Assembly of the cockpit and the fuselage was not easy, due to poor molding of the fuselage halves. I suggest you take the bulkhead for the wheel well and glue it solidly to one or the other fuselage halves – I superglued mine in position – to get the fuselage squeezed into the right shape. Once that is done, this becomes the cornerstone for further assembly. I then assembled the engine mount and landing gear upper assembly in position. While that set up I attached the rest of the cockpit in position. When that had set up, I glued the fuselage halves together. This took some industrial-strength pushing and shoving to get the forward fuselage to fit together right, and I superglued the forward seam ahead of the cockpit to get it right, then proceeding to glue the lower fuselage seam, and then the fin (which was also a bit warped),ending with the fuselage spine. I ended up using a considerable amount of Mr. Surfacer 500 on the centerline seam, with a lot of sanding, and then rescribed the panel lines.
I next glued the firewall to the forward fuselage, and then moved from there to attach the very nice R-1830 engine after assembling it, and then attached the cowling.
Since the landing gear of the Wildcat I was going to do was all painted in the lower surface color of light grey, I attached the landing gear at this point rather than wait till after painting as I did with the F4F-4 and Wildcat V models. You should be aware that F4F-3 landing gear could be overall light grey, or black on the folding parts. You can check this photographically for the particular F4F-3 you are doing.
I finished off the assembly by attaching the ailerons and elevators and set the model aside for everything to fully set up.
I preshaded the model by airbrushing flat black over all the panel lines. I then painted the lower surfaces with Xtracrylix “Light Gull Grey.” The upper surfaces were painted with Xtracrylix RAF PRU Blue, which was an almost-exact match for the Dark Blue Grey as shown in the color photograph on the cover of the Detail & Scale book. I lightened this with Xtracrylix “Dark Blue Grey” – which is actually too light unless you are doing a very faded surface – and post-shaded the upper surface. I then added in some Xtracrylix “White” and thinned the paint 75% with thinner, and applied this over the multi-hue coloration, to get a sun-faded look to the upper color.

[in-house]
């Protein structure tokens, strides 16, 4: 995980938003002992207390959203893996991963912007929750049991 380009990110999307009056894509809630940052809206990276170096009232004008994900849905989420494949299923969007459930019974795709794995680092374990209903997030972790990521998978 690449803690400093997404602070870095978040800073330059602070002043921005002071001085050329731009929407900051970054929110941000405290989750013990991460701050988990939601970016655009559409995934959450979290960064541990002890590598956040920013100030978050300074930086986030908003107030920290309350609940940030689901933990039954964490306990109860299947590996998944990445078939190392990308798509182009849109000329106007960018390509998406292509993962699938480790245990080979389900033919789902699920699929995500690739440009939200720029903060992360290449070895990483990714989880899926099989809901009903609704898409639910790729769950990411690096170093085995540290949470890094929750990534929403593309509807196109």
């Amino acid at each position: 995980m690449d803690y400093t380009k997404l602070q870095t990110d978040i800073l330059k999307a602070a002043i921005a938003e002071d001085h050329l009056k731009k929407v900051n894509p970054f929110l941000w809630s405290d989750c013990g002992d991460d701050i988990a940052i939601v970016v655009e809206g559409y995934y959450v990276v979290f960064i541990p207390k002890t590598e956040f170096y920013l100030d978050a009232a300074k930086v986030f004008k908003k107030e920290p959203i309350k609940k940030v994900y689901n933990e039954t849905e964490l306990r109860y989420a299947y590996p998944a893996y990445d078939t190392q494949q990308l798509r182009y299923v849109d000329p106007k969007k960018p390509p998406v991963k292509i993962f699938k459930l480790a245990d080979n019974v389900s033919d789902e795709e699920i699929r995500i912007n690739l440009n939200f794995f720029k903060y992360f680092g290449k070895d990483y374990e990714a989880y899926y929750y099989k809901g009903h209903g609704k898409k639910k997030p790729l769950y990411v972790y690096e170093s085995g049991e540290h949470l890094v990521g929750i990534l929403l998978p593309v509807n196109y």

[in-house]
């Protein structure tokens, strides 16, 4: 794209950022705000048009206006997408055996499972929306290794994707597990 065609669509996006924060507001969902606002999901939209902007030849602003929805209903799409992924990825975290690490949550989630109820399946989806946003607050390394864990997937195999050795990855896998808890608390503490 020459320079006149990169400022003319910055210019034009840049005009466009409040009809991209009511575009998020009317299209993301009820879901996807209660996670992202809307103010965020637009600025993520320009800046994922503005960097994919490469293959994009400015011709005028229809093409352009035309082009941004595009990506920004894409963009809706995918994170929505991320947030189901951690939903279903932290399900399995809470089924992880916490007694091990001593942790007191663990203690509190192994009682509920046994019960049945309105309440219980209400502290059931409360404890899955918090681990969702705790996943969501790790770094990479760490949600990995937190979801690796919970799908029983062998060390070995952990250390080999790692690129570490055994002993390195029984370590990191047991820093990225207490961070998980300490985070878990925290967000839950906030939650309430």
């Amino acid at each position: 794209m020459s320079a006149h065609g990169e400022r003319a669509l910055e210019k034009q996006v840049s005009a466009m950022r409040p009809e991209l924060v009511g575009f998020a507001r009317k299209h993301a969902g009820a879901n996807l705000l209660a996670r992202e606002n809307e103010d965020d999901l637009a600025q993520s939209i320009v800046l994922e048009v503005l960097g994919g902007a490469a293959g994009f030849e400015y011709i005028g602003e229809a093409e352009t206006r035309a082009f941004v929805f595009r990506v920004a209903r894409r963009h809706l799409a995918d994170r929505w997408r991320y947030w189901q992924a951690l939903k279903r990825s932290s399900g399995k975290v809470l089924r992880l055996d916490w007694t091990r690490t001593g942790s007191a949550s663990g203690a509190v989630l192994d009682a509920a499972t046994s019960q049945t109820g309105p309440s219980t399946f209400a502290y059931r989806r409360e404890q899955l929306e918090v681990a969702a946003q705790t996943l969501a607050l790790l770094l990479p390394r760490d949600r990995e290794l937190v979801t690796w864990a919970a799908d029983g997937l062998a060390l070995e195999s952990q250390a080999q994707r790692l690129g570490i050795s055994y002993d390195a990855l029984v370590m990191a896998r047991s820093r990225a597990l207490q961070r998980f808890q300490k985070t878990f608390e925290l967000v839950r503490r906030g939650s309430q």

The rudder was painted with Tamiya Flat white, masked off, and those stripes painted with Gunze-Sangyo Flat Red tinted with black to make the same shade red as the Yellow-Wings decals I was going to use.
When all this had dried, I gave the model an overall coat of Xtracrylix Gloss Varnish.
I came up with these markings using various sheets in the decal dungeon. The national insignia came from the Yellow Wings 1/32 National Insignia sheet, while the individual markings were done from a SuperScale letter-and-number sheet. I was doing these markings from a photograph in the Squadron “Wildcat in Action” book, of Butch O’Hare in a Wildcat with small VF-3 insignia and five small Japanese flag markers. “F-3″ is definitely not the airplane O’Hare flew on February 20. There is a famous photograph that is allegedly of Thach in “F-1″ and O’Hare in “F-13″, and there is information that he was flying “F-15″ on the MoH mission. “F-3″ may well have been his “assigned” airplane in the squadron. It might also have been a “hangar queen” at Ford Island that had the squadron insignia painted on and the flag stickers applied for publicity purposes, as was the case with “Marion Carl’s Wildcat” described earlier. Whatever the case, I had decals in the dungeon to do the markings of this airplane, which is at least historically “an F4F-3 Butch O’Hare sat in at least once with his kill markings on it.” Again, as Erik Whipple says, “Too bad the pilots didn’t realize that although there was a war on it would have been a great benefit to modelers if they had taken photos only with the planes they actually flew as follows: one with the plane in full view, one in the cockpit for glamour, and another standing on the tail pointing at the BuNo – with a date card at the bottom corner of each. So much argument could have been averted. I’ve always respected the men and women of WW2 long before Mr. Brokaw started calling them The Greatest Generation. I just wish they’d have recognized the researcher’s nightmare they were creating on their way to victory. Tsk, tsk.”
Final finish and Assembly:
When the decals were set, I gave the model several coats of Xtracrylix Flat Varnish. When that was dry, I unmasked the canopy, applied light exhaust staining to the lower fuselage, and attached the wheels, pitot tube and navigation lights.
Trumpeter’s F4F-3 makes up into the most accurate model of the late production early Wildcat currently available. The kit presents no real difficulties in assembly (if you follow my procedure for assembling the fuselage), and looks very good when complete. It looks particularly good sitting next to my Trumpeter SBD Dauntlesses. For those who like the Wildcat, this is a long-awaited addition to what can be made. The model could also be completed as a Fleet Air Arm Martlet III in desert camouflage.
15 additional images. Click to enlarge.